, 23 October, 2019 / 11:32 PM
While Africa is seen to gradually and steadily become the axis of global Catholicism, the mushrooming of religious sects on the continent seems to be posing threats to the process of evangelization, Catholic Church leaders from various regions of Africa who have been in Nairobi for meetings have told ACI Africa.
“One of the challenges facing the Catholic Church in our region (West Africa) is evangelical churches coming in thousands trying to sway away our membership,” the Secretary General of the Inter-territorial Catholic Bishops’ Conference of the Gambia and Sierra Leone (ITCABIC), Fr. Paul Morana Sandi told ACI Africa in an exclusive interview Tuesday.
The alarming rate at which sects are attracting Catholics in Sierra Leone and the Gambia has warranted a national as well as regional discussion among church leaders in the region, the Sierra Leonean cleric said during the interview.
“We have discussed it (sects) at higher quarters at the conference level and also at the level of Anglophone West Africa where we had a meeting to discuss and see how these new forms of Christianity can help in a way to bring back to us an awareness so that we can respond adequately,” Fr. Sandi said.
A similar challenge is being witnessed in southern Africa nation of Zambia, as confirmed by Archbishop Ignatius Chama of Kasama Diocese who spoke about the sudden departure of Catholics for religious sects.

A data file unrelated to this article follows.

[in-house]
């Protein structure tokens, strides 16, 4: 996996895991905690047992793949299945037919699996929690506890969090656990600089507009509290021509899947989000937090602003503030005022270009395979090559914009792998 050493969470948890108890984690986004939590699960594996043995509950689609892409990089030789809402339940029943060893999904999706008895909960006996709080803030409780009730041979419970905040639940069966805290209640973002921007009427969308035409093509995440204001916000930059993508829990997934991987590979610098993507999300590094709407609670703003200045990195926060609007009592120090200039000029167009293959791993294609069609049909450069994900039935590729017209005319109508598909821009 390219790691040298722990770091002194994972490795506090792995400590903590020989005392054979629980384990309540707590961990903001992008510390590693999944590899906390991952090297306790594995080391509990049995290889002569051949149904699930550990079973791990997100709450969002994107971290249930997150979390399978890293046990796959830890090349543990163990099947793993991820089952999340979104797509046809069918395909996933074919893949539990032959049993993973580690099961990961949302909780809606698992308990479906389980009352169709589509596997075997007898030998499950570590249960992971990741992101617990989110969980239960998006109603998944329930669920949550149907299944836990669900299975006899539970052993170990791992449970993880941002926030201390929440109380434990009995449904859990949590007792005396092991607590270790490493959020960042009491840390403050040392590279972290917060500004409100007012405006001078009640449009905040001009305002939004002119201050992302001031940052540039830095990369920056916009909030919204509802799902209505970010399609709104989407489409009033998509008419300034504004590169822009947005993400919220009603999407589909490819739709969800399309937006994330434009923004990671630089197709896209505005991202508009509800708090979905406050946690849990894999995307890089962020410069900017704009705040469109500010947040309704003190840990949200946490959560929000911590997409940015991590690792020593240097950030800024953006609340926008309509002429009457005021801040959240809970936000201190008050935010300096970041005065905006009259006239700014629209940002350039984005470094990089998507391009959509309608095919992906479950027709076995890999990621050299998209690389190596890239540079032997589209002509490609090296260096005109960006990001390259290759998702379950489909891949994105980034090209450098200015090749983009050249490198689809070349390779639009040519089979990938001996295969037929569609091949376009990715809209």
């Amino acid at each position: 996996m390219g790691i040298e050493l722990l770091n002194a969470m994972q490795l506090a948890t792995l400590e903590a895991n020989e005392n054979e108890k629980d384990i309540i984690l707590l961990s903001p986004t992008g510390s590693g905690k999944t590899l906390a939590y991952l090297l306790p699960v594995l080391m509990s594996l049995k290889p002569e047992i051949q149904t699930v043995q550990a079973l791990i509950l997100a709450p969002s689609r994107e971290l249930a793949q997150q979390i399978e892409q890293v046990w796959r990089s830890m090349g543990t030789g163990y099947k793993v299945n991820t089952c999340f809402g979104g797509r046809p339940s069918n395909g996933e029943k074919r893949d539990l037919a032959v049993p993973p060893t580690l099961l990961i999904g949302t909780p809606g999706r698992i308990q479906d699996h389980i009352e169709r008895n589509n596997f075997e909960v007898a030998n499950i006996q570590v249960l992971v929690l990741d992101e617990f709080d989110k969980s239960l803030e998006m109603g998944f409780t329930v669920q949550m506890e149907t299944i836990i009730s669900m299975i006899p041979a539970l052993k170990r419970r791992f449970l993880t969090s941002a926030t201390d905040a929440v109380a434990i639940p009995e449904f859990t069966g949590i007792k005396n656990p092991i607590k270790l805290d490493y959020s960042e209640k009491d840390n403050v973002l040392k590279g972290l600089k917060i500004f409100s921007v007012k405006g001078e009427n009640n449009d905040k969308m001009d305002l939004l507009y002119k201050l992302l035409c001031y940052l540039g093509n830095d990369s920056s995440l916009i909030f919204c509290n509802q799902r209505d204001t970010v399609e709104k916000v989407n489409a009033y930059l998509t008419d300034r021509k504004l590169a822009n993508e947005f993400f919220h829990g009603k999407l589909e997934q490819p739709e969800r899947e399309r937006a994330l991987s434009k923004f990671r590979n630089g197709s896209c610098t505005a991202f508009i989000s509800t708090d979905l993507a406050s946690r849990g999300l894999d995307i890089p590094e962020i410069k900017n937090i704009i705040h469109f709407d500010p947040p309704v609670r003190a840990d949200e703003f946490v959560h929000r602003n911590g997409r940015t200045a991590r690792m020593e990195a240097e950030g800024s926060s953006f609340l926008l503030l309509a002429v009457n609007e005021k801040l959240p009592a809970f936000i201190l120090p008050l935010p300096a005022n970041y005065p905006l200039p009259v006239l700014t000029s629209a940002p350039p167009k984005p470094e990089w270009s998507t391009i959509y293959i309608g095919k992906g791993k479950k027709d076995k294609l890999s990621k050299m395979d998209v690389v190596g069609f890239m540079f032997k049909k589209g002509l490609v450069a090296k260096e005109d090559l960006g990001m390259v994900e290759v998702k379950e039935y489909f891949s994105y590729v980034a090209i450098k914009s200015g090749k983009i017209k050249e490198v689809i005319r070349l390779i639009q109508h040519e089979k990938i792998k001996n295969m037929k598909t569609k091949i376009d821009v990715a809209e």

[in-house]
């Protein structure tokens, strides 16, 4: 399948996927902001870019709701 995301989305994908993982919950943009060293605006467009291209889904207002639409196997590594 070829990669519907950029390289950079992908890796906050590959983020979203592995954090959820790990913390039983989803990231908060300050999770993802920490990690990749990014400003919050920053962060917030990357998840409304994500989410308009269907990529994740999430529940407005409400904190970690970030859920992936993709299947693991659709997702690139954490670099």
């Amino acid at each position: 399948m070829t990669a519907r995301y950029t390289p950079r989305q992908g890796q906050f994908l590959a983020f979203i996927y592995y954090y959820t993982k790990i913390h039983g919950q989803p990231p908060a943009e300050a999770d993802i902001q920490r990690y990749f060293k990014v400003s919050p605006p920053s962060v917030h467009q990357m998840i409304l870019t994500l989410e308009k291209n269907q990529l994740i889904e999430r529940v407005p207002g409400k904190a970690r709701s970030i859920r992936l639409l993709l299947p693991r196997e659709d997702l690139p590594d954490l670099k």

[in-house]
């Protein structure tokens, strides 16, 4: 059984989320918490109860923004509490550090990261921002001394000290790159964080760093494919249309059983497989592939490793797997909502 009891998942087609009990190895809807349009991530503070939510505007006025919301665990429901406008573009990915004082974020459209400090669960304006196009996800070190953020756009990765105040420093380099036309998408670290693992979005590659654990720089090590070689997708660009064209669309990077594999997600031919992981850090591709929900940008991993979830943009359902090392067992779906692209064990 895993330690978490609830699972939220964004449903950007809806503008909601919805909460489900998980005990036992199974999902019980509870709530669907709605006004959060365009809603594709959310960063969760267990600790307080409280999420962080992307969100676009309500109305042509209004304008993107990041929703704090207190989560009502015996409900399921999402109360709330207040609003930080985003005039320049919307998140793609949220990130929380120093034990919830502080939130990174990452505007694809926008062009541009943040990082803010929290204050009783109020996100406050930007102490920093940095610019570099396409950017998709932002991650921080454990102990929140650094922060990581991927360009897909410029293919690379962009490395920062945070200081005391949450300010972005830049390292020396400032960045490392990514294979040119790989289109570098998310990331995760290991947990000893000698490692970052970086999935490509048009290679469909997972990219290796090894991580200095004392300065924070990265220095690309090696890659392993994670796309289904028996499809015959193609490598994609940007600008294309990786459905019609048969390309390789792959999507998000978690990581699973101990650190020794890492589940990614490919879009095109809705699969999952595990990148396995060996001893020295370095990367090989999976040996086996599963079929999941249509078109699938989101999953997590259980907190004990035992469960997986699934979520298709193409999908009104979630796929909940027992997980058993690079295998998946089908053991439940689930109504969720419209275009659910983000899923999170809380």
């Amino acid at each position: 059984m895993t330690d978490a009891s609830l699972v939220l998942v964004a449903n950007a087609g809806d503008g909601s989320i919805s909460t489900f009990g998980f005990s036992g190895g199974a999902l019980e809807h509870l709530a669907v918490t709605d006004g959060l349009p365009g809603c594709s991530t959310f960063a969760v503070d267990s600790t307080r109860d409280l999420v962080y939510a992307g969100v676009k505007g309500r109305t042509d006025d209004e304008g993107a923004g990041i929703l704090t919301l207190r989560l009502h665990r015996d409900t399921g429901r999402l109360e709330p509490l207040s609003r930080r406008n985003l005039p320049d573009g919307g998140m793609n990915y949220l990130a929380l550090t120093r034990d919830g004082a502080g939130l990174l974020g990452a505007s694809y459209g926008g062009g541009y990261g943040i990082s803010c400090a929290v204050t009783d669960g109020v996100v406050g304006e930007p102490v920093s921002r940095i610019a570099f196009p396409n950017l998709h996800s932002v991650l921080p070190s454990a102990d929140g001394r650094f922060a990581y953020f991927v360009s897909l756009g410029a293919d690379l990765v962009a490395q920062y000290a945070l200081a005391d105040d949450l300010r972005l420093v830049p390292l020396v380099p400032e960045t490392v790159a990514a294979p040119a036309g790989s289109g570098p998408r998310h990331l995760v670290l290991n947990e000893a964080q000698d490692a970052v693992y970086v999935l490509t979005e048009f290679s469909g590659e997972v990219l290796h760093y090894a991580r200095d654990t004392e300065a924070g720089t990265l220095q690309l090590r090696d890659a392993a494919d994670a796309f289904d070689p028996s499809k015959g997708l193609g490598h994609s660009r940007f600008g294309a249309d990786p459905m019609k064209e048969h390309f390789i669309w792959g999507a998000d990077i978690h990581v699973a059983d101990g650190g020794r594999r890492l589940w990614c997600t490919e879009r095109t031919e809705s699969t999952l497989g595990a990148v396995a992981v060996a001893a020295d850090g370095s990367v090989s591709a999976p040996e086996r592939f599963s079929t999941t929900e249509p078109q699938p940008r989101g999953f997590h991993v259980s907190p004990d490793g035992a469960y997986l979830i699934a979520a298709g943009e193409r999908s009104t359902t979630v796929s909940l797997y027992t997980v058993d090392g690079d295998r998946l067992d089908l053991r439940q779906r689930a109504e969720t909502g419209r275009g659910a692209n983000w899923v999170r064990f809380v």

“It’s truly an issue, there are many sects coming up as well as different churches,” Archbishop Chama who is also the Apostolic Administrator of Zambia’s Mpika diocese told ACI Africa and added, “In my Archdiocese (Kasama), we call them evangelicals and pentecostals, which are coming up. Today you pass by a place with no church and tomorrow there are people congregating with loud speakers.”
In the East African country of Tanzania where a quarter of the national population is Catholic, the mushrooming of sects is also regarded a major challenge, Archbishop Paul Runangaza Ruzoka of Tabora Archdiocese shared with ACI Africa.
“There is the whole issue of many Christian sects in the country ranging from pentecostals and the like and these are quite divisive in the sense that people will think that when you say you are Christians then the Christians speak the same language, may be they behave the same way, which is not the case when it comes to these sects, which are quite enormous in the growing up,” Archbishop Ruzoka narrated about the challenge of Christian sects in his country, which celebrated 150 years of Catholicism last year.
Responding to the question of what might be attracting Catholics to join the Christian sects in various regions of Africa, the religious leaders see a combination of factors, but note the temporary nature of the defections.
“Some go to all these different churches because in their families, somebody has gone and they follow. Others it is actually for curiosity sake and these are the ones who come back and tell you there is nothing there,” Archbishop Chama who chairs the Pastoral Commission under the Association of Member Episcopal Conferences in Eastern Africa (AMECEA) told ACI Africa.
The Zambian Prelate who thinks the people’s thirst for specific message could be a contributing factor suggests seeking to give Catholic congregations relevant messages.